Greg Jones, a diabetic from Janesville, pays about $25 a month for insulin through his father’s insurance. When he turns 26 next month and starts coverage at his job, he will pay $1,400 the first month and then $150 a month — on top of paying off student loans.
Julia Flaherty, 26, of Appleton, would have had to pay $600 a month for her insulin before meeting her $3,600 annual deductible. She turned instead to Canada, where she has bought the life-sustaining hormone for about $100 a month.
For Micah Fischer, of Schofield, the high cost of insulin — and a restrictive insurance policy — turned fatal. When he switched from his father’s insurance to coverage at work, his new plan wouldn’t approve the brand of insulin he used.
Faced with paying about $1,400 a month for his brand, Fisher started on the brand covered by the plan. It didn’t work well, causing him to become nauseous and fatigued, and eventually leading to a deadly diabetic coma, his parents said. He, too, was 26 — the age at which young adults typically must get off their parents’ insurance.
“They’re still raising (insulin) prices,” said Fischer’s mother, Joanne Koepp, of Weston. “How can we let that go? People are dying.”
State and federal lawmakers have introduced legislation to make insulin more affordable for the more than 7 million Americans who rely on the drug to regulate their blood sugar. But solutions haven’t come easily, in part because of secretive discounts and rebates used by manufacturers, pharmacy benefit managers, insurers and others when negotiating rates, some say.
“It’s not clear why there is an increase (in the price of insulin) because there is a lack of transparency,” said Dr. LaShawn McIver, senior vice president of the American Diabetes Association, which created a working group to study the issue. “We are calling for increased transparency.”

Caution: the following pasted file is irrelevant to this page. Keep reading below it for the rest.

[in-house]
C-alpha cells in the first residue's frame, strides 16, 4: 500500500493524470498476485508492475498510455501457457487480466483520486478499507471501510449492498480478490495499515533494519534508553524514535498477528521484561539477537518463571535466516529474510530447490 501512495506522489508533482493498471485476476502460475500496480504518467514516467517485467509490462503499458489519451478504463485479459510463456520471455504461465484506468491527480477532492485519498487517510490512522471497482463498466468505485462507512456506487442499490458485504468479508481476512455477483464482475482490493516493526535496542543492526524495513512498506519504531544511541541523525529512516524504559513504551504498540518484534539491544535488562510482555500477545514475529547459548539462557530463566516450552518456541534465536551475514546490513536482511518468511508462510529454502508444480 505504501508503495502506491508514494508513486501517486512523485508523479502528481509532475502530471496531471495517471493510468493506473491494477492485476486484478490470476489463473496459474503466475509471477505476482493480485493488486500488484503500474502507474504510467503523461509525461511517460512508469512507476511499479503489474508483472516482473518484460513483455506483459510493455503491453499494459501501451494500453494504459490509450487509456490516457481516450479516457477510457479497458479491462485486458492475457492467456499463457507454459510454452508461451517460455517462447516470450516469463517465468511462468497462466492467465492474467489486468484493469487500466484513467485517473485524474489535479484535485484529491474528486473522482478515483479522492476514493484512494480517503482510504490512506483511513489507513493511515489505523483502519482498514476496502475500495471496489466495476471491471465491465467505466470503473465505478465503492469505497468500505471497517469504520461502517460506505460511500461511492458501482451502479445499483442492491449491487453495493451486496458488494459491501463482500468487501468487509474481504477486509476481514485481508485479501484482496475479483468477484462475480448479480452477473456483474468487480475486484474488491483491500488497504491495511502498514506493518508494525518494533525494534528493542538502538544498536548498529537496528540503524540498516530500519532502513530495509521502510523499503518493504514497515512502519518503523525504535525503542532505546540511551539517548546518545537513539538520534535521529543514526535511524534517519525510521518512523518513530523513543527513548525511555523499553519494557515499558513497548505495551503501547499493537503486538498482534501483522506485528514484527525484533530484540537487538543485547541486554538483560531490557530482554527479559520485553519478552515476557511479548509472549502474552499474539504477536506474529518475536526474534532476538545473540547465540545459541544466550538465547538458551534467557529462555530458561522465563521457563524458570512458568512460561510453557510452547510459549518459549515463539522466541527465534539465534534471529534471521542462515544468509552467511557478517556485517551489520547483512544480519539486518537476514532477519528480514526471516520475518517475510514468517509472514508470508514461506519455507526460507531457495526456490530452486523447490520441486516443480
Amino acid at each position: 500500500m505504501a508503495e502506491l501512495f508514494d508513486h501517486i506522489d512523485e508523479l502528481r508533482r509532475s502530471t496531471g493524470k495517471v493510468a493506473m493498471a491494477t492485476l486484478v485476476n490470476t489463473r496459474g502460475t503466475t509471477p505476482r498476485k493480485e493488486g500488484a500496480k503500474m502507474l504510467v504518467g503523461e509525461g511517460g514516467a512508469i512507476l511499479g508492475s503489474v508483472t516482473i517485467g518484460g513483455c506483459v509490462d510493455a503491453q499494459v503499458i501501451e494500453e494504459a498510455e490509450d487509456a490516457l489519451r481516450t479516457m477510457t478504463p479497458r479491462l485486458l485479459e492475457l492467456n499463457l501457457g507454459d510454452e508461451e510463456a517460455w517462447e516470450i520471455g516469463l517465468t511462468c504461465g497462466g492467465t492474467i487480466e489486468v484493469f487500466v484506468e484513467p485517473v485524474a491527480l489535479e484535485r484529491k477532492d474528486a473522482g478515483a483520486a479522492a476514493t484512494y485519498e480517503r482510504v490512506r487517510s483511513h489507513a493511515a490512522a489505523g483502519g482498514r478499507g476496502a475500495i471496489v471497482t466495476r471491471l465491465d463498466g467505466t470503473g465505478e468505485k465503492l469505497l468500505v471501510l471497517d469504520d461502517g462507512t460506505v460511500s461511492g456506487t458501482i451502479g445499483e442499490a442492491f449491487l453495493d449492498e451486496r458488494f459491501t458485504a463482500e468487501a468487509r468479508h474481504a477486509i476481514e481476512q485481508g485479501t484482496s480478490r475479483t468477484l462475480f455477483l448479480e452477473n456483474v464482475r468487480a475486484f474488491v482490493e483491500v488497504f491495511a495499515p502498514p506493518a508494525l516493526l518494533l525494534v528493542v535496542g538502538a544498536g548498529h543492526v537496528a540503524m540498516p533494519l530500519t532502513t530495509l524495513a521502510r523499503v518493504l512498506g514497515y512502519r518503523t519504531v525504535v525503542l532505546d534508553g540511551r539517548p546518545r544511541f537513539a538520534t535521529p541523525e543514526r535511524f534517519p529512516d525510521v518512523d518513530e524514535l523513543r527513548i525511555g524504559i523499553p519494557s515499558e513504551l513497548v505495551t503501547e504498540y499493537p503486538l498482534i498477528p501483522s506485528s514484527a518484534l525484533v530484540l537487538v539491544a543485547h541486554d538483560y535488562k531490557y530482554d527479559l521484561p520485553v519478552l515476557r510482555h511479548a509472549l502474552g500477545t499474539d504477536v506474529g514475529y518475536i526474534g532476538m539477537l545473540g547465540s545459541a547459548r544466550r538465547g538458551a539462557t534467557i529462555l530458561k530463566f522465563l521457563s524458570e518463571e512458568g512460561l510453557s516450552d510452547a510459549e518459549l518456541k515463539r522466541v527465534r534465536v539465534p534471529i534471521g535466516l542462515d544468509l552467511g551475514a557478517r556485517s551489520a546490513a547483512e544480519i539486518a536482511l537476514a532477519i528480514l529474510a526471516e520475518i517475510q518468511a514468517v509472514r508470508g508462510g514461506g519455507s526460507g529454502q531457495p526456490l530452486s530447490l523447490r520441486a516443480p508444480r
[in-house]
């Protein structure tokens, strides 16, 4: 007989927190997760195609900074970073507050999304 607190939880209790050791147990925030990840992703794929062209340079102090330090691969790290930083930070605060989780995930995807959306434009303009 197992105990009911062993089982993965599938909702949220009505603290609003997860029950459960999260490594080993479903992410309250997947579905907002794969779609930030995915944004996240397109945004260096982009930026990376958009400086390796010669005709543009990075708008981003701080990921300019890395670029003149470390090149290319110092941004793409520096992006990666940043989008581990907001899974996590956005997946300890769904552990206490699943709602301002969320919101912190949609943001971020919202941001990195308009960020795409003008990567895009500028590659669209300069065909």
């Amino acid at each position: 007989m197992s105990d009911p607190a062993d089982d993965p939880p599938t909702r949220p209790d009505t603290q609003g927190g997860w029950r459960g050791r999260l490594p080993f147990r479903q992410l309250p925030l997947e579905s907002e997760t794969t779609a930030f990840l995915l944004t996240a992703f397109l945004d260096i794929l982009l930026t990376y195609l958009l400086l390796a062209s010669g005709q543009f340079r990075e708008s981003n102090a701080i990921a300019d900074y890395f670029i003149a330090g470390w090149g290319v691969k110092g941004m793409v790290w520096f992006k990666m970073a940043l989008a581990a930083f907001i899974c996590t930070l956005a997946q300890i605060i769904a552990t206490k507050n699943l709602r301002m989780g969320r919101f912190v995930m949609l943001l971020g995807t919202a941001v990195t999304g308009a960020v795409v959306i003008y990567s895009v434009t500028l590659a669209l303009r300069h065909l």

Price going up
More than 30 million Americans have diabetes. About 1.25 million have type 1 diabetes, in which the body stops producing insulin, and must take insulin to survive. The rest have type 2 diabetes, in which they can’t use insulin properly. Some need to take insulin to stave off complications such as kidney disease, nerve damage and vision loss.
The cost of insulin nearly tripled from 2002 to 2013, according to a 2016 study. From 2012 to 2016, it doubled again, with the average type 1 diabetes patient spending $5,705 on insulin in 2016, according to a report this year from the Health Care Cost Institute.
Nearly a quarter of diabetics who take insulin asked their doctor for a cheaper medication in 2017-18, according to a report in August by the Centers for Disease Control and Prevention. Some 13% said they didn’t take insulin as prescribed because of cost.
“It affects virtually all of our patients, whether they have health insurance or not,” said Dr. Dawn Davis, an endocrinologist at UW Health.
Co-payments, deductibles and varying policies can make insulin costly or worrisome even for people with coverage, Davis said.
Most patients take newer insulin analogs, which cost an average of $200 to $300 per vial, though prices can be greater for people paying out of pocket. Older insulin is available for $25 to $100 a vial, but it doesn’t regulate blood sugar as well, Davis said.
T1International, a nonprofit that runs an #insulin4all campaign with 34 chapters, including a new one in Wisconsin, has held demonstrations about the cost of insulin outside of Eli Lilly’s headquarters in Indianapolis.